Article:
Actually I have spent quite a bit of time in the second half of 2016 with the PIAF team, and it has been really wonderful. My role is really to support the Artistic Director Wendy Martin to realise the dreams and aspirations that she has for the festival, as well as shape the classical program and bring my expertise about artists and repertoire. I have programmed a lot of concerts, so I know what a good classical music concert is. Heading into the festival, my role now shifts slightly away from supporting the AD, to supporting the artists and the audience. I truly believe that the best thing I can do is be the conduit between these two elements; I will be hosting each concert, making introductions, talking to people before and after, and I am hoping to make classical music lovers in Perth feel like they can get as close as possible to this music.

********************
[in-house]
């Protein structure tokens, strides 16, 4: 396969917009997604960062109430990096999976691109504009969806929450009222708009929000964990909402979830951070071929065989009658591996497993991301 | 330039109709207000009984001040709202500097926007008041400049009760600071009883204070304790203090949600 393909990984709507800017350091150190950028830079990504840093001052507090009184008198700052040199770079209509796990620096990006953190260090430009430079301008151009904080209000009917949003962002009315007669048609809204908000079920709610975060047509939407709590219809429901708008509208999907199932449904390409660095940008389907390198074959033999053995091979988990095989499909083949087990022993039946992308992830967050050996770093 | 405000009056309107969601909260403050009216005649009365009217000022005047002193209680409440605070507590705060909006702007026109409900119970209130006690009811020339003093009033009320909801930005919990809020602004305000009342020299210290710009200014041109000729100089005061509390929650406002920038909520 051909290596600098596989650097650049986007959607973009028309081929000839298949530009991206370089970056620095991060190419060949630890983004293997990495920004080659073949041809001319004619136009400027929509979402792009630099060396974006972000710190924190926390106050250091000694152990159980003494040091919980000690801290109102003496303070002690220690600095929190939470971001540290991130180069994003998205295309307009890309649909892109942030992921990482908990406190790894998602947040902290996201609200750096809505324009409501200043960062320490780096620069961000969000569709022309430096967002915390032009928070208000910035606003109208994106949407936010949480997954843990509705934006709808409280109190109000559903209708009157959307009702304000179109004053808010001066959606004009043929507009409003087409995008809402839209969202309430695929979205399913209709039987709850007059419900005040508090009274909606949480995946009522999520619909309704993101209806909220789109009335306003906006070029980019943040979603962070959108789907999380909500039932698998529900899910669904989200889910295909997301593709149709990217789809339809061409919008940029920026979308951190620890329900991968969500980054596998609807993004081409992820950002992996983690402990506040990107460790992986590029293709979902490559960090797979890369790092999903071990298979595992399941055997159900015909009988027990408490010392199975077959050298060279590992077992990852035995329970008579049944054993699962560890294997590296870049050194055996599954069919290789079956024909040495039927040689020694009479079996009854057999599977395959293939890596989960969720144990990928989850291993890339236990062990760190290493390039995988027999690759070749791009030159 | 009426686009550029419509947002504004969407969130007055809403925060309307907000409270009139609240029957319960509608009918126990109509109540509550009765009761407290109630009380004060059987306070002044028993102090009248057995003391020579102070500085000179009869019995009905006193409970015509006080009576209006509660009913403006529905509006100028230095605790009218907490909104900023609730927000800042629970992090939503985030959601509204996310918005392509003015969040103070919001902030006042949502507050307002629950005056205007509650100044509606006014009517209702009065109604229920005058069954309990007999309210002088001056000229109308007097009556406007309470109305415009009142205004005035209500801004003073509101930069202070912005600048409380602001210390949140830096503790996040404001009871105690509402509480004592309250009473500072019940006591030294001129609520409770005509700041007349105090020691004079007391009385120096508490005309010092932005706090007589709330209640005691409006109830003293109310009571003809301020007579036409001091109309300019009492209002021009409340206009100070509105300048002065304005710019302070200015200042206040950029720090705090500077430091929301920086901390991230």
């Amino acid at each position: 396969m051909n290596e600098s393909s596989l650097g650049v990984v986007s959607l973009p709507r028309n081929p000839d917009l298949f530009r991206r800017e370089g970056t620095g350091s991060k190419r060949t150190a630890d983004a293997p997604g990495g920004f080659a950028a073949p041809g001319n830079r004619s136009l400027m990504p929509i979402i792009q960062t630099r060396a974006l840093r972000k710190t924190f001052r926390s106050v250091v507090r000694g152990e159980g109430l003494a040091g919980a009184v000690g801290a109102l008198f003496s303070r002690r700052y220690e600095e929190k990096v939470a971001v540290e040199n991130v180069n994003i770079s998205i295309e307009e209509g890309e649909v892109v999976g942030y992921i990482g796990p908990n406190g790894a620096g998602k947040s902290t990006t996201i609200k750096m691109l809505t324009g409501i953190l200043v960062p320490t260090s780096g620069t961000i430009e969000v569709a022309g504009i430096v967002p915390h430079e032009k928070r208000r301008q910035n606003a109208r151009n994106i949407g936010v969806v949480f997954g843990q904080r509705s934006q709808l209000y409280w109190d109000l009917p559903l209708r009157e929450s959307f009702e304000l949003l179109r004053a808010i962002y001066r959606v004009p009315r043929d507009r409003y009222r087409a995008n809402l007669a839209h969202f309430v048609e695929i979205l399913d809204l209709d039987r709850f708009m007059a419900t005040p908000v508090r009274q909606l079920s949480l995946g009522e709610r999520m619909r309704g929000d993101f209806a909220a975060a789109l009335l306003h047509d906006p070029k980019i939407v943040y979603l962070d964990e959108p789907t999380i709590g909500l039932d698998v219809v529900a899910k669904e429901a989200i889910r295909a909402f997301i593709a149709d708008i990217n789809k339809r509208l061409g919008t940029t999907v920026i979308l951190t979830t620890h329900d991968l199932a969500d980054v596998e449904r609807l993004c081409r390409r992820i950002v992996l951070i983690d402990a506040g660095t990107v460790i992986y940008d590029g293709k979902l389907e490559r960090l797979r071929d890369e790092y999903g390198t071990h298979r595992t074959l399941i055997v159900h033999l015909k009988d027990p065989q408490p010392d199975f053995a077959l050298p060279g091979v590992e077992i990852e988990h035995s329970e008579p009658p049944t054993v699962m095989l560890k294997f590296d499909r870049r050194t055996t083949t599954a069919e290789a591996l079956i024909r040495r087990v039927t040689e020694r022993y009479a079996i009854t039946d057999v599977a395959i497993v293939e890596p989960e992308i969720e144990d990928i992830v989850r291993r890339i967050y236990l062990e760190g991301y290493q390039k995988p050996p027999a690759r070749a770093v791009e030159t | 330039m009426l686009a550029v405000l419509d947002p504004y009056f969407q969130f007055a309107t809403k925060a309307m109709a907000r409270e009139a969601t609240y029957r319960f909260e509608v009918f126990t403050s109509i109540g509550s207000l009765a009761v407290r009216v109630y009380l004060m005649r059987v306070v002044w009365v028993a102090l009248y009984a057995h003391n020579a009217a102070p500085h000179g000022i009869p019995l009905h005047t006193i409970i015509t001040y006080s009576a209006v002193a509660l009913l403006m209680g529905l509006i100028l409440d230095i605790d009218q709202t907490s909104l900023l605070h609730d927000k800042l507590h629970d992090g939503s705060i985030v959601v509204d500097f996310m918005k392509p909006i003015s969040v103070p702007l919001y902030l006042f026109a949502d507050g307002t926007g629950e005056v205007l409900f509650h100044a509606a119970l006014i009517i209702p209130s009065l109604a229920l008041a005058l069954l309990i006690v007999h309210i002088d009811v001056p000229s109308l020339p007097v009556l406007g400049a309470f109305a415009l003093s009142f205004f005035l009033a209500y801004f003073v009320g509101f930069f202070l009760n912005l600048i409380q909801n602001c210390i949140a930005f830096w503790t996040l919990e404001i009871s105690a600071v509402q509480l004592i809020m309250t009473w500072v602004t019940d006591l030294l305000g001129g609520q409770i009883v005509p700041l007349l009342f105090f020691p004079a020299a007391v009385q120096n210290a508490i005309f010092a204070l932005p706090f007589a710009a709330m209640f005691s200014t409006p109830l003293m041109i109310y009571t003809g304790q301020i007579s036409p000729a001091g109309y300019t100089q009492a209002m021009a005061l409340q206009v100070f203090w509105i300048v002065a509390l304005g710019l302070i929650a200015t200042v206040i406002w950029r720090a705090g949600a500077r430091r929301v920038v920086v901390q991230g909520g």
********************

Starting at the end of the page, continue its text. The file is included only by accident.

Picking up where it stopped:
I noticed the recent addition to the program of the Classic Flow Yoga. Was this your idea?

Classic Flow was originally the brilliant brainchild of a fellow yogi Ramona Curmi and the most inspiring yoga practitioner and teacher Lara Zilibowitz who have recorded some podcasts for ABC Classic FM. To bring this beautiful combination of yoga and live classical music to an outdoor setting in Winthrop Gardens seemed like the most natural thing in the world (the lengths a girl has to go to in order to get her weekend yoga fix)! Lara is really someone quite special; for her there is no end to the movement in each yoga pose, and this continual stretching, adjustment and reaching is made seamless when in consort with classical music.

The Brodsky Quartet